21st Century Skills

The term “21st-century skills” is generally used to refer to certain core competencies such as collaboration, digital literacy, critical thinking, and problem-solving that advocates believe schools need to teach to help students thrive in today’s world. In a broader sense, however, the idea of what learning in the 21st century should look like is open to interpretation—and controversy.

This infographic by University of Phoenix details the Top 10 skills needed to succeed in the 21st Century workplace, as well as some insight on how best to acquire them. Take a look… and see if your coursework, extra-curricular activities, internships and volunteer assignments are helping you develop these must-have skills:

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Blended Learning

Like any other great blend, Education Elements believes blended learning works because it combines two things in a way that makes each better than they are on their own: teachers’ talent and technology tools. Blended learning allows teachers to do what they do best – work directly and closely with individual students and small groups – by harnessing the adaptive power and precision of technology.

The best blended learning approaches use technology to:

* help each student master the content and skills they need,
* allow teachers to get the most out of their planning and
*instructional time, and streamline operations with costs similar to
or less than – traditional schooling.

The result of smart blended learning is richer and deeper interactions between teachers and students (and between students themselves) than in traditional classrooms. Integrating technology and teaching allows students to fully master content and skills, and at the pace that’s right for them.

Think about it this way: an average classroom sets a “speed limit” for the class – bounded by grade-level standards and assessments – making it hard for some kids to catch up and holding others from moving ahead when they’re ready. But blended learning revs up students’ learning velocity, allowing them to go further and faster.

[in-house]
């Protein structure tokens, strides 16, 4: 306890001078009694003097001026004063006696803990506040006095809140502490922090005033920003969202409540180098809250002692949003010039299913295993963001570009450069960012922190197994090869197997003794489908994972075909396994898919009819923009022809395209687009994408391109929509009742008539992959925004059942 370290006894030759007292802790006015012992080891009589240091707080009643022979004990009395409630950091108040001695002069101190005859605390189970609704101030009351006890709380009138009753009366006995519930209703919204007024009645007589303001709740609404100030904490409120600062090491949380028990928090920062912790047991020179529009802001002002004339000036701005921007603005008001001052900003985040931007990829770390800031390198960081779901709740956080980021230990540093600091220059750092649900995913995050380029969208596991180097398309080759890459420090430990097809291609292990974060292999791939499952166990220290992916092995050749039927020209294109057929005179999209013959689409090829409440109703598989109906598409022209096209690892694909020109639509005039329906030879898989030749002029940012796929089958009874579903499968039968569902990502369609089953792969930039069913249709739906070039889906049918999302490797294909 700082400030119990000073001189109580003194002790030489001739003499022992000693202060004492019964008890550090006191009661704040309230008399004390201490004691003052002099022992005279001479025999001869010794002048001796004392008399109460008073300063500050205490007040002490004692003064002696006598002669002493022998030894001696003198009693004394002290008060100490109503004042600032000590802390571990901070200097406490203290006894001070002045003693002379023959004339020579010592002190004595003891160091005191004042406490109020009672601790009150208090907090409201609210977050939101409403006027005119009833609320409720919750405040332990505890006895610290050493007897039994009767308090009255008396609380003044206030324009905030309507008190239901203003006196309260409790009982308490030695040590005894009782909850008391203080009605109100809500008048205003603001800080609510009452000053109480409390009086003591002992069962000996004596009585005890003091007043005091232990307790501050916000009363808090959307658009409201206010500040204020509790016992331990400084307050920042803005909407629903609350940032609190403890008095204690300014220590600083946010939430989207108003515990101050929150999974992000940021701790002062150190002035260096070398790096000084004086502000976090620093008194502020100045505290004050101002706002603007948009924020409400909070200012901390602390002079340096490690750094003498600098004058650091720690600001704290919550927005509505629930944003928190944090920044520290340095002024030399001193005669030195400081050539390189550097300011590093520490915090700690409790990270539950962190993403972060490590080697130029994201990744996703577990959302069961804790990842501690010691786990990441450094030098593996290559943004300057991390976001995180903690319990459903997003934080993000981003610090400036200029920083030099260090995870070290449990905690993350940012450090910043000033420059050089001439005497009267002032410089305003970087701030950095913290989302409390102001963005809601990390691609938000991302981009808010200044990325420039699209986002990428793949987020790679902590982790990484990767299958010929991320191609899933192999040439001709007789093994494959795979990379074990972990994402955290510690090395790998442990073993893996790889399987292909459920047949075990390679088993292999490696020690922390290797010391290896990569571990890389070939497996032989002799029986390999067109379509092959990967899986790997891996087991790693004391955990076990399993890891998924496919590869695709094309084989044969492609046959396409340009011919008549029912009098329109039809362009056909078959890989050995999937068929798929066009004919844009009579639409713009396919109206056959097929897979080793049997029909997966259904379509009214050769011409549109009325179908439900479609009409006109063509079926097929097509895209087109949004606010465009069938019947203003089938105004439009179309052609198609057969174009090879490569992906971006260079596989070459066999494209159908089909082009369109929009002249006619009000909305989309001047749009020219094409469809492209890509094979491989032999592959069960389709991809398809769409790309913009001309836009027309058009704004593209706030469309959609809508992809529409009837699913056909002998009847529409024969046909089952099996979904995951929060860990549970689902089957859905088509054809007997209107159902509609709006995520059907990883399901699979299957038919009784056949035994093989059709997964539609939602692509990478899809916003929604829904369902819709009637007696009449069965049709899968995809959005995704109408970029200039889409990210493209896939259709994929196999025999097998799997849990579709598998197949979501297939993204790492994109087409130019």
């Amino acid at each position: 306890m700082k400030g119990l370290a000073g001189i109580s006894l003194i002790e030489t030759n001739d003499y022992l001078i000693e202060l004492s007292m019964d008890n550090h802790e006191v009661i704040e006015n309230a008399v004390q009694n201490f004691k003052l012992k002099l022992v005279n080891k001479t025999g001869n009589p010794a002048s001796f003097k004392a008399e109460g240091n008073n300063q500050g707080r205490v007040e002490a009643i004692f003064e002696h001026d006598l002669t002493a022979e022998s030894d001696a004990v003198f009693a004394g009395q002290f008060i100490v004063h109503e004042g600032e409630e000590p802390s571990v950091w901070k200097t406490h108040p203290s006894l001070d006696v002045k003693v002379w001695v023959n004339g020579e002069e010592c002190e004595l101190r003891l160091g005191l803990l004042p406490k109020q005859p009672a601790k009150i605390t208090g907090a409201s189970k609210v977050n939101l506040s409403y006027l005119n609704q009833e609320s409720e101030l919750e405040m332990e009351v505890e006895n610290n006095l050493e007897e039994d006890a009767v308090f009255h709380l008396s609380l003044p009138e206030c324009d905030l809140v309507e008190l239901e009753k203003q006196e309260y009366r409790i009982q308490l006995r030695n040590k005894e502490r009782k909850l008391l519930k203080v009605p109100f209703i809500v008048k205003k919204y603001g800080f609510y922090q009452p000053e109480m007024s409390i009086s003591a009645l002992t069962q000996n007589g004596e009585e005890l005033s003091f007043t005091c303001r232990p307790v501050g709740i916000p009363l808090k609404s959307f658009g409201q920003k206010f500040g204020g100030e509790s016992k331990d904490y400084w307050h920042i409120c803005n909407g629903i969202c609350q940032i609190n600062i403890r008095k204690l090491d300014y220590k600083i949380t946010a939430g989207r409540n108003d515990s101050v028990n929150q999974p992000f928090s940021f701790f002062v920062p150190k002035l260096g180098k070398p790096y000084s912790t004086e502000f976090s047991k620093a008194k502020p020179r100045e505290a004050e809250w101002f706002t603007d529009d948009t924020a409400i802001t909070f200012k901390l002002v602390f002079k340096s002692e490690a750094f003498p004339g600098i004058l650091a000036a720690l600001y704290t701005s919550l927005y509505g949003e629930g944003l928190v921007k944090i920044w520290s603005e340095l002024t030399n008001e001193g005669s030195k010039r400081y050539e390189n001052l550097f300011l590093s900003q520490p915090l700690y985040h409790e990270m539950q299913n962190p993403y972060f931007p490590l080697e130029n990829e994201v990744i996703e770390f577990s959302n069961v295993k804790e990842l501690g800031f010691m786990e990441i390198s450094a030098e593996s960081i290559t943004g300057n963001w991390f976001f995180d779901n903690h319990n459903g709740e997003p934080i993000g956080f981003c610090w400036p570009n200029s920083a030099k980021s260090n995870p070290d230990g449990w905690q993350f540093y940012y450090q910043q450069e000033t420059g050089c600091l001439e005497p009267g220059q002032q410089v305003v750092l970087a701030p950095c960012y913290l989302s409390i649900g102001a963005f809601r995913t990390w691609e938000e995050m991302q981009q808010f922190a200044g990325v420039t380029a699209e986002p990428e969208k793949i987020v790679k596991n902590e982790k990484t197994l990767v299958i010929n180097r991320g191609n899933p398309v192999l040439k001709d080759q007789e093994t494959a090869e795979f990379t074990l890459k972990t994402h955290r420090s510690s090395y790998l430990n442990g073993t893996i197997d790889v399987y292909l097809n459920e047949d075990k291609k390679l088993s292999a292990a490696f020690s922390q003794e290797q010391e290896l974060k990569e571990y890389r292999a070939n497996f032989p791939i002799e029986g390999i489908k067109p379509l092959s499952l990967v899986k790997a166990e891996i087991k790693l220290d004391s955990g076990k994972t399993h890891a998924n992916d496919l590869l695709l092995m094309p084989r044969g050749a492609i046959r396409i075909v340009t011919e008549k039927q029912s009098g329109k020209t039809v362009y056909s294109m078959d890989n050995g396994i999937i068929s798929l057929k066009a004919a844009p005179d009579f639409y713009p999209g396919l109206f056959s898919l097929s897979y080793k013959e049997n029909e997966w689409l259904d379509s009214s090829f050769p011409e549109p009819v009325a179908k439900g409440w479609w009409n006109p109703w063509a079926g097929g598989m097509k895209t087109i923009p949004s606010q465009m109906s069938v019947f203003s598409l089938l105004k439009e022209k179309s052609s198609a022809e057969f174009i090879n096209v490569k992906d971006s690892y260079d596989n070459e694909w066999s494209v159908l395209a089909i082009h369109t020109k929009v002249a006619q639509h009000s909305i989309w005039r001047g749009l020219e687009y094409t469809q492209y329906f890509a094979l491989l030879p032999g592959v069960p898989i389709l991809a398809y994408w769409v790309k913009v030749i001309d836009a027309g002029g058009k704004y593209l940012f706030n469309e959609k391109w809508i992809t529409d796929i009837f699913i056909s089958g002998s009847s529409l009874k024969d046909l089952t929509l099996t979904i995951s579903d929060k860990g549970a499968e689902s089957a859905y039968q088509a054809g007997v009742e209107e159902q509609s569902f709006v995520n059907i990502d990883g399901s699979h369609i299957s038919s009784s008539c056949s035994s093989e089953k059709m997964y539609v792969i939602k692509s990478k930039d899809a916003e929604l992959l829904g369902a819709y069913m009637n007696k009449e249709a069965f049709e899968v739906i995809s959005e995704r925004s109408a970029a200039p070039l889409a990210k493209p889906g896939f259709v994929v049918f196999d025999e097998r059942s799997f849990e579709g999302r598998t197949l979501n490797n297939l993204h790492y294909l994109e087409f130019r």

Assessment for Learning

Assessment for learning is becoming increasingly important. It plays a major role in how students learn, their motivation to learn and how teachers teach.

Clearly, the way that students learn is changing and it continues to do so. Schools are adopting new methods of discovery based, problem based and challenged based learning to engage learners and provide them with valuables 21st Century Skills.

Because of that, assessment procedures will have to support the next generation in acquiring the skills and values they will need to manage emerging global challenges, such as teamwork, problem-solving and the ability to manage their own learning. The challenge for assessment will be to reflect new emerging educational priorities.

So then, the emphasis has changed from assessing students purely to provide a tool to improve the whole learning experience.

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The 21st Century Classroom

In the global networked environment of 21st Century, students need to learn academic content through real-world examples, applications and experiences, both inside and outside of school. They understand and retain more when their learning is relevant, engaging and meaningful to their lives.

Consequently, educators should incorporate the lastest research in cognition, technology and so many others areas to make the classroom a vibrant center of learning where all students have a change to access tools that help them learn. Students use technology all the time in their lives, therefore, it is important to improve schools where learners are illuminated, enthusiastic and empowered.

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        Just a few data…

  • 91% of teachers have computers in the classroom, yet only 20% think they have the right level of technology in the classroom,
  • More than half of all (U.S) colleges surveyed say their biggest priority is upgrading their Wi-Fi infrastructure,
  • College campuses saw a 60% increase in mobile devices in the previous year,
  • Gamification of the classroom – 43% of teachers surveyed have used online games in the classroom, and
  • 29% of teachers use online social networks, while 80% of college professors do so.

By youngupstarts.com